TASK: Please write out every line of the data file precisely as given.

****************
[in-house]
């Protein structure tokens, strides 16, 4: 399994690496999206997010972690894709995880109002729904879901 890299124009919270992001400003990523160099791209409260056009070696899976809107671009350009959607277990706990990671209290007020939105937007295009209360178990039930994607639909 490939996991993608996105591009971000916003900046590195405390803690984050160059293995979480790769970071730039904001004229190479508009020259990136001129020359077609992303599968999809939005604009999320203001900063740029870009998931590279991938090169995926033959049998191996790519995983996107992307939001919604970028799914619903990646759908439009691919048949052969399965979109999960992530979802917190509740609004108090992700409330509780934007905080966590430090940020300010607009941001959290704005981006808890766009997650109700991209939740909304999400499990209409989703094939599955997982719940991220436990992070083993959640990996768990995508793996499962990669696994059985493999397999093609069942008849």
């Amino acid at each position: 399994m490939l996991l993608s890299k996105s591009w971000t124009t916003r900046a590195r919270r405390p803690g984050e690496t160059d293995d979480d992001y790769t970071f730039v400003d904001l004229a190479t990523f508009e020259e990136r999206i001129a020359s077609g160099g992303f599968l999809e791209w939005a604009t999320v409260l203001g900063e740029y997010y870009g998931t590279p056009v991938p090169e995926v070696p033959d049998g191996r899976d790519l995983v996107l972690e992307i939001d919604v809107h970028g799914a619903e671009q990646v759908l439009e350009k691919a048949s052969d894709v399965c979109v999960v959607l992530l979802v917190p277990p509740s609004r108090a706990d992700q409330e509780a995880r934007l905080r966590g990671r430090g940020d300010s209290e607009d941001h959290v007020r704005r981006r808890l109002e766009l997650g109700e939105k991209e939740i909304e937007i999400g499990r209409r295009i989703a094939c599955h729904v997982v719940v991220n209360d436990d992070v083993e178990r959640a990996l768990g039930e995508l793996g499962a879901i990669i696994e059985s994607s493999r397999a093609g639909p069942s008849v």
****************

[in-house]
């Protein structure tokens, strides 16, 4: 399994690496999206997010972690894709995880109002729904879901 890299124009919270992001400003990523160099791209409260056009070696899976809107671009350009959607277990706990990671209290007020939105937007295009209360178990039930994607639909 490939996991993608996105591009971000916003900046590195405390803690984050160059293995979480790769970071730039904001004229190479508009020259990136001129020359077609992303599968999809939005604009999320203001900063740029870009998931590279991938090169995926033959049998191996790519995983996107992307939001919604970028799914619903990646759908439009691919048949052969399965979109999960992530979802917190509740609004108090992700409330509780934007905080966590430090940020300010607009941001959290704005981006808890766009997650109700991209939740909304999400499990209409989703094939599955997982719940991220436990992070083993959640990996768990995508793996499962990669696994059985493999397999093609069942008849």
């Amino acid at each position: 399994m490939l996991l993608s890299k996105s591009w971000t124009t916003r900046a590195r919270r405390p803690g984050e690496t160059d293995d979480d992001y790769t970071f730039v400003d904001l004229a190479t990523f508009e020259e990136r999206i001129a020359s077609g160099g992303f599968l999809e791209w939005a604009t999320v409260l203001g900063e740029y997010y870009g998931t590279p056009v991938p090169e995926v070696p033959d049998g191996r899976d790519l995983v996107l972690e992307i939001d919604v809107h970028g799914a619903e671009q990646v759908l439009e350009k691919a048949s052969d894709v399965c979109v999960v959607l992530l979802v917190p277990p509740s609004r108090a706990d992700q409330e509780a995880r934007l905080r966590g990671r430090g940020d300010s209290e607009d941001h959290v007020r704005r981006r808890l109002e766009l997650g109700e939105k991209e939740i909304e937007i999400g499990r209409r295009i989703a094939c599955h729904v997982v719940v991220n209360d436990d992070v083993e178990r959640a990996l768990g039930e995508l793996g499962a879901i990669i696994e059985s994607s493999r397999a093609g639909p069942s008849v």